WEEK OF AUGUST 01, 2022
U.S. Justice Department probing cyber breach of federal court records system
- Matt Olsen, head of the Justice Department’s National Security Division, alluded to the threat of cyber attacks by foreign nations as he told the U.S. House of Representative Judiciary Committee that the incident was a “significant concern.”
- Olsen made the remarks in response to questions from Representative Jerrold Nadler, the panel’s Democratic chairman, who said that “three hostile foreign actors” had attacked the courts’ document filing system.
- The Administrative Office of the U.S. Courts in January 2021 said it was adding new security procedures to protect confidential or sealed records following an apparent compromise of its electronic case management and filing system.
- The Administrative Office, the judiciary’s administrative arm, in a statement on Thursday called cybersecurity a high priority and said it has been taking “significant actions to protect our systems and the sensitive information they contain.”
US expands cybersecurity partnership with Ukraine
- The US Cybersecurity and Infrastructure Security Agency (CISA) announced yesterday that it had signed a Memorandum of Cooperation (MoC) with the Ukrainian State Service of Special Communications and Information Protection of Ukraine (SSSCIP).
- Under the agreement, the two organizations will exchange information and best practices relating to cyber incidents.
- They will also share technical information about critical infrastructure security in real time, said Oleksandr Potii, deputy chairman of the SSSCIP. The MoC also authorizes the two agencies to conduct joint exercises and training sessions.
City of Detroit retirees data breach causes concern
- Personal information including Social Security Numbers appear to have been exposed online.
- Derigiotis is a cyber-security expert and says oftentimes in data breaches a company unintentionally shares sensitive information. He says the retirement system for the City of Detroit or RSCD would do well to conduct a forensic analysis.
- David Derigiotis suggests putting a freeze on your credit with all of the credit bureaus, and to look at any open credit lines you have, to see if anyone has created a loan in your name – and possibly getting a fraud alert on top of it. and watch out for any unusual activity.
Kansas MSP shuts down cloud services to fend off cyberattack
- A US managed service provider NetStandard suffered a cyberattack causing the company to shut down its MyAppsAnywhere cloud services, consisting of hosted Dynamics GP, Exchange, Sharepoint, and CRM services.
- According to an email sent to MyAppsAnywhere customers shared on Reddit, the company detected signs of a cyberattack on Tuesday morning and quickly shut down cloud services to prevent the attack’s spread.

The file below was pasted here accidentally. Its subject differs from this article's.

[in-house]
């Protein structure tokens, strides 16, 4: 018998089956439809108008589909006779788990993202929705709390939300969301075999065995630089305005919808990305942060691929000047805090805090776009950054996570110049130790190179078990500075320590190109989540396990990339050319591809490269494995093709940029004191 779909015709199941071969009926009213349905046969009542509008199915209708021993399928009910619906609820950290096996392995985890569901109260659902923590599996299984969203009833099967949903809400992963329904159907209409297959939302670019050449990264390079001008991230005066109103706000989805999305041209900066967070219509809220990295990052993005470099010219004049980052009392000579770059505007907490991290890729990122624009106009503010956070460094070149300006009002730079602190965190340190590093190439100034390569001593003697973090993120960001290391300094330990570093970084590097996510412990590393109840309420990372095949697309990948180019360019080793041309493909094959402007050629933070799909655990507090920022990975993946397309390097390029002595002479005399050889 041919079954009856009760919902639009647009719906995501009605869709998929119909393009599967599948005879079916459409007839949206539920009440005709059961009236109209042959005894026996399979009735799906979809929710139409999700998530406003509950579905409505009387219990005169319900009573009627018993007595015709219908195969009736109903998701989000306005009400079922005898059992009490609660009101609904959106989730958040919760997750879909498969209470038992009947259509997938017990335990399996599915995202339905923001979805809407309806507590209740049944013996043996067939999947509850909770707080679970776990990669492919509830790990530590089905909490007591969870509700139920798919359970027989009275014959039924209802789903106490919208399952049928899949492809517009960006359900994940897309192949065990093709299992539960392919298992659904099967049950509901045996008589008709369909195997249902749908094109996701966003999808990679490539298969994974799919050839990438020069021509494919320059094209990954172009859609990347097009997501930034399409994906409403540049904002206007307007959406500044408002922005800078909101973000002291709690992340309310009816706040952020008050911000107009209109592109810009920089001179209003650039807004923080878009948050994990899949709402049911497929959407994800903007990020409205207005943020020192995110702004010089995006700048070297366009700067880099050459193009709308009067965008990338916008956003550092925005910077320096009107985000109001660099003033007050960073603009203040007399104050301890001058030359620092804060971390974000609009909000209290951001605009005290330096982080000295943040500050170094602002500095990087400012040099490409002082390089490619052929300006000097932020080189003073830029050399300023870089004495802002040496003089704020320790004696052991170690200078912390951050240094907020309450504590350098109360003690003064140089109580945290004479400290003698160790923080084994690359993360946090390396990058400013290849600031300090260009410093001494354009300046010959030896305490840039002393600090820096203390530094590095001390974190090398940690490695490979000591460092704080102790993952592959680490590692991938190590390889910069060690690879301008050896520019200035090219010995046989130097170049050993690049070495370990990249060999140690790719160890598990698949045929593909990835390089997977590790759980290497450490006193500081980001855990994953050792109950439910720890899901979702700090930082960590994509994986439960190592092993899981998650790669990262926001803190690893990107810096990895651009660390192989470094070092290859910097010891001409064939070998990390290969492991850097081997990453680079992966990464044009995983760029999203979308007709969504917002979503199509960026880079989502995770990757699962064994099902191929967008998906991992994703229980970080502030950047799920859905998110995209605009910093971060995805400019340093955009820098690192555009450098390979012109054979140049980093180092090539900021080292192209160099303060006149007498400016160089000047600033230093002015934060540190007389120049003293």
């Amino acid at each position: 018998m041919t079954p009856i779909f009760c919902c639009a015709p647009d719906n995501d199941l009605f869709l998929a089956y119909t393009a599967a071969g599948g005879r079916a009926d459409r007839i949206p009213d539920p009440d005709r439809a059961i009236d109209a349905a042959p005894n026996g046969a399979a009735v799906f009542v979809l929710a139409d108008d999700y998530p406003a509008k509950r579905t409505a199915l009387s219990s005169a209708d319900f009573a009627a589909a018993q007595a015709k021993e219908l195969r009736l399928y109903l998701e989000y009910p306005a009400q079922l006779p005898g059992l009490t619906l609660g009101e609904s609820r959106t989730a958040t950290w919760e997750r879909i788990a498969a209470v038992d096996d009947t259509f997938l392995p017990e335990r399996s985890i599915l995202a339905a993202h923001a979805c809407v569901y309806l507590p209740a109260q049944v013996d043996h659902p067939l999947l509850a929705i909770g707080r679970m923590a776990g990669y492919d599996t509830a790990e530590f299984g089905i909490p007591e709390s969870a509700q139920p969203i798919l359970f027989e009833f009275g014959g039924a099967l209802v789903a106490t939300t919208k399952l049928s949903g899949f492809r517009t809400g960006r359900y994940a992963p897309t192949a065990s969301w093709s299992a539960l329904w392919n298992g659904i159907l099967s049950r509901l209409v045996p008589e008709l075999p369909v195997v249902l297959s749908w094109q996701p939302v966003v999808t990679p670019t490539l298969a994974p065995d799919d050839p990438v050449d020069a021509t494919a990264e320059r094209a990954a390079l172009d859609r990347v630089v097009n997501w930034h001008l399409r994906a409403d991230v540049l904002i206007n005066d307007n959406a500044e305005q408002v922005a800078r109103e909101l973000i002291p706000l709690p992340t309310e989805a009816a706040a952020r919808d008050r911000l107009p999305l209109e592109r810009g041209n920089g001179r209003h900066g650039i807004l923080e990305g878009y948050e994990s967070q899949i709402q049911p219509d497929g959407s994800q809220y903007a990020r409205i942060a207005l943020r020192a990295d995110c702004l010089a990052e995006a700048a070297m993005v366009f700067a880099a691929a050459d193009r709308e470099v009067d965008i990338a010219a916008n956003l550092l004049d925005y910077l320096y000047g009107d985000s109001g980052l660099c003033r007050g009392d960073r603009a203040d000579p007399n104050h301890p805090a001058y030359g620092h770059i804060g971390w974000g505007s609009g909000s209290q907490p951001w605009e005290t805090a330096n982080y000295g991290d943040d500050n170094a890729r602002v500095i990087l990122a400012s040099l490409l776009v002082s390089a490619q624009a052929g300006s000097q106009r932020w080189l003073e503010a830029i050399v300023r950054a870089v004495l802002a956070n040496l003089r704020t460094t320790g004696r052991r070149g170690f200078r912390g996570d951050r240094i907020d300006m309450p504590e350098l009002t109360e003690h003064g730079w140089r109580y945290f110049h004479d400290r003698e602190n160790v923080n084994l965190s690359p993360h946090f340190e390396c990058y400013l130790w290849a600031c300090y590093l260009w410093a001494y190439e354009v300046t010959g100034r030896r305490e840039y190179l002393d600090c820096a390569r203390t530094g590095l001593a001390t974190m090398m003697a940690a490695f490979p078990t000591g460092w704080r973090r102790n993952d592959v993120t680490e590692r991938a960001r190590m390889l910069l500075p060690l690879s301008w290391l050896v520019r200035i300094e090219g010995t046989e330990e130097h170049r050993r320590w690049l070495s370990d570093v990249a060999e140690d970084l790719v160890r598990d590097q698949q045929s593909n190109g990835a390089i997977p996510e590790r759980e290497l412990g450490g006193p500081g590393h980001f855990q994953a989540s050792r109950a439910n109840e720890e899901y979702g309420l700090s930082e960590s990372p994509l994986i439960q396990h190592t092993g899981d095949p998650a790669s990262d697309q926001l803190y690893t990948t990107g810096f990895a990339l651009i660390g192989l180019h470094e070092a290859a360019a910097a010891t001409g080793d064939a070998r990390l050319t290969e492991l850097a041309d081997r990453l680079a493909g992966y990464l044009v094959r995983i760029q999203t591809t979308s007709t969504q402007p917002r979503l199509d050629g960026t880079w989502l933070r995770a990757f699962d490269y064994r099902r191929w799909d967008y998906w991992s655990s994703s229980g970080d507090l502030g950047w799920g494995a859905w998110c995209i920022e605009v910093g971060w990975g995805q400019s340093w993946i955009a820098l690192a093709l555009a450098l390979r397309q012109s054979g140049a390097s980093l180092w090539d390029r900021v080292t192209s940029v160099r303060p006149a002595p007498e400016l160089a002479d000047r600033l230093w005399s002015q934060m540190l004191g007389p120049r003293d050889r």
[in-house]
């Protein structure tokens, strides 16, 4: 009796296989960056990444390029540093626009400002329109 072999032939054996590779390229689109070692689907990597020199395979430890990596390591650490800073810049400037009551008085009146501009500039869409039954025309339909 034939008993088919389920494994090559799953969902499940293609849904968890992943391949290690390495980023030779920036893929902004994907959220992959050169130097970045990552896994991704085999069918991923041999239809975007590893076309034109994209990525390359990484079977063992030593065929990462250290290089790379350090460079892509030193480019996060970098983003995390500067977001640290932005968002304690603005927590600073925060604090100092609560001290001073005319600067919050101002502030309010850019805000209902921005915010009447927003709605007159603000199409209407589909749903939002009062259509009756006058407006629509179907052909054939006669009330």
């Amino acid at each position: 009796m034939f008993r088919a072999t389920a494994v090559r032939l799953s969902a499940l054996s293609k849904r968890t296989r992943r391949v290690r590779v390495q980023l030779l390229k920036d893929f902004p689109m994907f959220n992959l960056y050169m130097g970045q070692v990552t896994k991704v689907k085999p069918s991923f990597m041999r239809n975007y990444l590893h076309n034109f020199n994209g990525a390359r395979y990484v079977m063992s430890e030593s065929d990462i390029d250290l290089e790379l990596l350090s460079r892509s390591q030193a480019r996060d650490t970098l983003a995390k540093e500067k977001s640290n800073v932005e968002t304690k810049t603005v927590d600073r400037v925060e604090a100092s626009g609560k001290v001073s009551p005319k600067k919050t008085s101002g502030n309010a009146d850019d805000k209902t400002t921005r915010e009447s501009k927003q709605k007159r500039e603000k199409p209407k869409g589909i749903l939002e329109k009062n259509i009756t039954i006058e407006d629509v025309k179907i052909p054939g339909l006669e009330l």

- The company says that they have engaged their insurance provider to help identify the source of the attack and bring systems back online.
OneTouchPoint discloses data breach impacting over 30 healthcare firms
- Mailing and printing services vendor OneTouchPoint has disclosed a data breach impacting more than 30 healthcare providers and health insurance carriers.
- The company revealed this week that it recently fell victim to a ransomware attack that has resulted in the compromise of personally identifiable information (PII) stored on its systems.
- OneTouchPoint says it found encrypted files on some of its systems on April 28 and immediately started investigating the incident. It later discovered that the attackers had accessed its network on April 27, but could not determine which files the attackers had accessed within its network.
- The company says it later determined that the compromised systems contained PII provided by its customers, including names, addresses, birth dates, date of service, description of service, diagnosis codes, information provided as part of a health assessment, and member ID.
European lawmaker targeted with Cytrox Predator surveillance spyware
- A security audit by the European Parliament has unearthed attempts to plant high-end surveillance software on the phone of a Greek lawmaker and there are fresh reports linking the hack attempt to a known North Macedonia spyware vendor.
- Now, according to published reports out of Greece, the surveillance tool has been linked to an attempted hack of a phone belonging to Nikos Androulakis, a member of the European Parliament.
- Androulakis, who is head of the Greek socialist party, said he received a text message on his mobile phone that read “Let’s get a little serious about this, my friend, we have something to win” and contained a malicious URL capable of infecting the phone from a single click.
- Androulakis did not click on the link and the attempted hack was only discovered after the European Parliament started checking lawmakers’ devices for signs of infections from high-end surveillance spyware.